1. Do you have a green thumb? House hold plants and outside gardens require fertilization. A great way to give your plants nutrients is with a banana peel. The banana peel is very rich in potassium and phosphorus, which give that added boost to your plants soil, especially so with roses. Here is how to use a banana peel to fertilizer your soil for your plants. Remove the peel from the banana. Place the banana peel on a cookie sheet to let it air dry. Grab a paper bag or envelope. Crumble the dried banana peel and place it in the bag. Let the banana sit at room temperature for about two days. When your caring for your plant, give it a potassium treat of crumbled banana peel. Mix well in the soil to ensure the roots are fed evenly.
2. Have you been thinking about pulling out that old silver? Well there is no time like the present. Bananas peel can also be used to polish silver. Yes, polish silver. Take the old peels and place them in a blender. You want the peels to become smooth and creamy. Once they have, grab a cloth and small amounts of the creamed banana peel and begin polishing your silver. The shine will be breath taking.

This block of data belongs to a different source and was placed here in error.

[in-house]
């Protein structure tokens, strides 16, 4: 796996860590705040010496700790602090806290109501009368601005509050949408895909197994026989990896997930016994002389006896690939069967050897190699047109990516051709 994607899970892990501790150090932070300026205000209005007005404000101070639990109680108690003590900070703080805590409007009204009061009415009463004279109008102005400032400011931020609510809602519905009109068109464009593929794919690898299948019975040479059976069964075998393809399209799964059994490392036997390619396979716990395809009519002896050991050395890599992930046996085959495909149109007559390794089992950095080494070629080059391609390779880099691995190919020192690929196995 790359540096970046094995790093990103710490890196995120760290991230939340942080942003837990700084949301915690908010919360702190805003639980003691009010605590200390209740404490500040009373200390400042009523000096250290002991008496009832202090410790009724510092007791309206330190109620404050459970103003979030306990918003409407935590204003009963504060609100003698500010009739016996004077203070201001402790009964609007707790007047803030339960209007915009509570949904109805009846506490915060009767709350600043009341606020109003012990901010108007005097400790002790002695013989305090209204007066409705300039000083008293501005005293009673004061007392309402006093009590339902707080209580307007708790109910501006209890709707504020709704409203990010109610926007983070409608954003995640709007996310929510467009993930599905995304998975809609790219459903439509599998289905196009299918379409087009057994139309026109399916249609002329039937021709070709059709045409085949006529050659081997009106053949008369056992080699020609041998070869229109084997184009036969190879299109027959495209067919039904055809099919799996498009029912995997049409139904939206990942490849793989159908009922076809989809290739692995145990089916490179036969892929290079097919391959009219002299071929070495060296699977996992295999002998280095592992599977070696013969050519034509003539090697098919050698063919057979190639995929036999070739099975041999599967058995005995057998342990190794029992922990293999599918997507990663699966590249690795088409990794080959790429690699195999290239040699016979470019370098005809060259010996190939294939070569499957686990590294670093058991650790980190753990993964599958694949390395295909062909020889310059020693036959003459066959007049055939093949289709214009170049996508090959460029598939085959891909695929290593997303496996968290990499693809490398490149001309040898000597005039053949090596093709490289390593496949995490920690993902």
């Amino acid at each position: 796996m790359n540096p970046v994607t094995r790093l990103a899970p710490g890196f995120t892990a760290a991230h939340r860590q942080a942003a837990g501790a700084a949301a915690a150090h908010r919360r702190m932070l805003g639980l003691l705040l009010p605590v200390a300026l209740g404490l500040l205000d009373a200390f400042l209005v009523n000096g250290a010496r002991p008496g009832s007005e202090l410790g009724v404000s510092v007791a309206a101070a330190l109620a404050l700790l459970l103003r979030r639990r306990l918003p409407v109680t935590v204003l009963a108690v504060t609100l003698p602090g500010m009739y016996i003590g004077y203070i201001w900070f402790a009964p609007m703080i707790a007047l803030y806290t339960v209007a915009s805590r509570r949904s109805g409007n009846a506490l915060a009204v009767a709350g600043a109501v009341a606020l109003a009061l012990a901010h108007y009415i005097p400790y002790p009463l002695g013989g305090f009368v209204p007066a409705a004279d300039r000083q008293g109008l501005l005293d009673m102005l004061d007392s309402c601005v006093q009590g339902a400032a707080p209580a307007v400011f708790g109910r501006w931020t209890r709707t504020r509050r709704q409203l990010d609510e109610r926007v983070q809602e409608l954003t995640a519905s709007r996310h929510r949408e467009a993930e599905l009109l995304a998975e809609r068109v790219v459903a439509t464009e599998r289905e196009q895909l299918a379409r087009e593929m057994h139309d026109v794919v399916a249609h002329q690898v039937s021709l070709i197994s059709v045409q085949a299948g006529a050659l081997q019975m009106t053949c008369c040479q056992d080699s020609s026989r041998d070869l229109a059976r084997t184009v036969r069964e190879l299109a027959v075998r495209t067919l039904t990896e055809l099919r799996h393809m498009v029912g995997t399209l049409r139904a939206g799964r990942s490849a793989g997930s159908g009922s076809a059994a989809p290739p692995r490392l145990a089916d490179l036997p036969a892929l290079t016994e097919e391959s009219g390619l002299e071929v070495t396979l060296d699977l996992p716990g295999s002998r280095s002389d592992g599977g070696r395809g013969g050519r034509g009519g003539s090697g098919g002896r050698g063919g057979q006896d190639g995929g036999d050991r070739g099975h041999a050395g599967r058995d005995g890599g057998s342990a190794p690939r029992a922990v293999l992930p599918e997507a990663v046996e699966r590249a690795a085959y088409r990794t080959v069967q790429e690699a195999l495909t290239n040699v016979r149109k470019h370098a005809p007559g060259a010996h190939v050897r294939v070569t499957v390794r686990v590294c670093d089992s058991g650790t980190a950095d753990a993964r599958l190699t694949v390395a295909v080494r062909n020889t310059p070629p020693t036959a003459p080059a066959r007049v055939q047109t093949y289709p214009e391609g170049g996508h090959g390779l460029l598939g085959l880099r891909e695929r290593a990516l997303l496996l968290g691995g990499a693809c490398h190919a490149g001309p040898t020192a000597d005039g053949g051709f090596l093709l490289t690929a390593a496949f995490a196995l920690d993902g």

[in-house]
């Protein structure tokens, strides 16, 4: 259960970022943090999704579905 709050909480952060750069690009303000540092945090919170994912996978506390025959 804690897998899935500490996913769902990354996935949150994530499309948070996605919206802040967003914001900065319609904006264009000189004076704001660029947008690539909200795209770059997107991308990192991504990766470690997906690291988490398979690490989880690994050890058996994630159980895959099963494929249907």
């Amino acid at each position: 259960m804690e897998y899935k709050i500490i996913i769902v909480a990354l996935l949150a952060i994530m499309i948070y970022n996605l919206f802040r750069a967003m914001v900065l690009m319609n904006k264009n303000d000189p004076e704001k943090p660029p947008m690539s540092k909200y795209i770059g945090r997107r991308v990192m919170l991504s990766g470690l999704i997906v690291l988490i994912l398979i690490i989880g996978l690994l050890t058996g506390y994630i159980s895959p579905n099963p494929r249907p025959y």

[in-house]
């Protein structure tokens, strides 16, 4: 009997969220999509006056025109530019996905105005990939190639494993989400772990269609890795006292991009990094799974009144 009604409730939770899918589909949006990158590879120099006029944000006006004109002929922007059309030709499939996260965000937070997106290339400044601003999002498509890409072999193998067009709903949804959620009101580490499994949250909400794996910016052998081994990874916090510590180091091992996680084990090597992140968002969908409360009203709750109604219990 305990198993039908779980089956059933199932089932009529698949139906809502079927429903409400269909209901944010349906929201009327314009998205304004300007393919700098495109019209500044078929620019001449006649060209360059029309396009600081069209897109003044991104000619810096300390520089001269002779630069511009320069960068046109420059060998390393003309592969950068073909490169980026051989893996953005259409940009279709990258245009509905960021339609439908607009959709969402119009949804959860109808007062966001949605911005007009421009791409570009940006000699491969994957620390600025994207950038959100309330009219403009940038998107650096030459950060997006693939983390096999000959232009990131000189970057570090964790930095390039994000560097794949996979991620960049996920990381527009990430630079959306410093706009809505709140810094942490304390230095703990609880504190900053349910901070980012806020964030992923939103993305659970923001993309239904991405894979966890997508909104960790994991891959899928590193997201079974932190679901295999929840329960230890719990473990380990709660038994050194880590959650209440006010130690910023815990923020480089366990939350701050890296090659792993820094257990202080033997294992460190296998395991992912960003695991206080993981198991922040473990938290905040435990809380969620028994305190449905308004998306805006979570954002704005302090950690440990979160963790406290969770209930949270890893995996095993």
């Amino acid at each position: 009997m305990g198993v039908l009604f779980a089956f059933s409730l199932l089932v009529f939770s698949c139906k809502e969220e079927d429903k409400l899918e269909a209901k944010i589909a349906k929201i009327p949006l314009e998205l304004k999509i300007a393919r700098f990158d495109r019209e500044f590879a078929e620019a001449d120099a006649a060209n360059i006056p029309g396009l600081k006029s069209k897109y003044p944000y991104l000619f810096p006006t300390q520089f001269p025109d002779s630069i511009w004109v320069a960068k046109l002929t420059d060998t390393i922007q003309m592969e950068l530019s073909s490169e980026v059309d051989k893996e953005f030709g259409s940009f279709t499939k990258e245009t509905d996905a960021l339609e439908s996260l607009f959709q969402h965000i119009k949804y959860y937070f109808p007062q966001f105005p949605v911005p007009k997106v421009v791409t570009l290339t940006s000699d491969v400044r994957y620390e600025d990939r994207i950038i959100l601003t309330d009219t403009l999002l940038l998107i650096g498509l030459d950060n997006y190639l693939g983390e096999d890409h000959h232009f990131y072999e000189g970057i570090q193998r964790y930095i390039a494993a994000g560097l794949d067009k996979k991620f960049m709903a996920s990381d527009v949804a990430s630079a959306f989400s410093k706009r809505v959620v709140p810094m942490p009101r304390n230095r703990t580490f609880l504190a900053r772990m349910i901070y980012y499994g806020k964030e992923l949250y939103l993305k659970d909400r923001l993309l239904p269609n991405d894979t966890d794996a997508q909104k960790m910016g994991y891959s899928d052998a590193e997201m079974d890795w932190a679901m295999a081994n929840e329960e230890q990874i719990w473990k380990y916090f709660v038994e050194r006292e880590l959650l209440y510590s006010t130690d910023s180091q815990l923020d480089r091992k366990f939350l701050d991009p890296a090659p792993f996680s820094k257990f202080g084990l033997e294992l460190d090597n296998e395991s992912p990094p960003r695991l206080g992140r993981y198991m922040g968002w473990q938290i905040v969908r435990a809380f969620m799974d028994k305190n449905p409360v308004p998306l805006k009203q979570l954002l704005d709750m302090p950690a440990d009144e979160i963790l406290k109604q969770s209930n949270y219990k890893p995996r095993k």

Wild yeasts exist in the air around you and to some extent on the wheat berries. There are wild yeasts on grapes (unsulphured) and apples and other fruits. It is those wild yeasts which are 'captured' to make a sourdough starter. The process takes from 3 to 5 days. I wish I had specific amounts for you, but you could start with 1/4 to 1/2 cup of flour and mix in enough warm (not hot) water to make a thin paste. DO NOT make it too soupy. That, in fact, is the trick to a good starter, according to the French bread makers, and I think they should know. And after you've fooled around with the flour and water thing, you might wish to branch out into adding those unsulphured grapes, apples, sour milk, etc as a catalyst in order to capture other strains of yeast. Each of these strains has a slightly different taste. In fact if you move to another area, you might end up with a starter that produces an entirely different flavor. For instance, San Francisco sourdough bread is well known and has a distinct taste due to the wild strains in the air there. On day one you mix the flour and water (and add any catalysts to encourage fermentation) and place in a warm spot. After 3 days, the dough should be moist, inflated, and slightly sour. More flour and water is added (mixed in) and left to sit in a warm spot. After 2 days the process is repeated. Then the next day it is done again. Note the order: 3 days, 2 days, 1 day. At this point you should be able to make a loaf of bread using part of the starter and adding back what you took out in the form of more flour and water. Rule of thumb: Use about 10% starter to size of loaf. In the case of a 2 lb loaf this is a bit over 3 oz of starter (3.2 to be exact). For a 1 lb loaf 1.5 oz would be used. A book that describes this process in great detail is The Village Baker by Joe Ortiz, copyright 1993, published by Ten Speed Press, Berkley CA. If it's not still in print, try the used books stores, that's where I got mine. Or try your local library. If they don't have it, they might be able to get it for you. ©2008 by Ernestina Parziale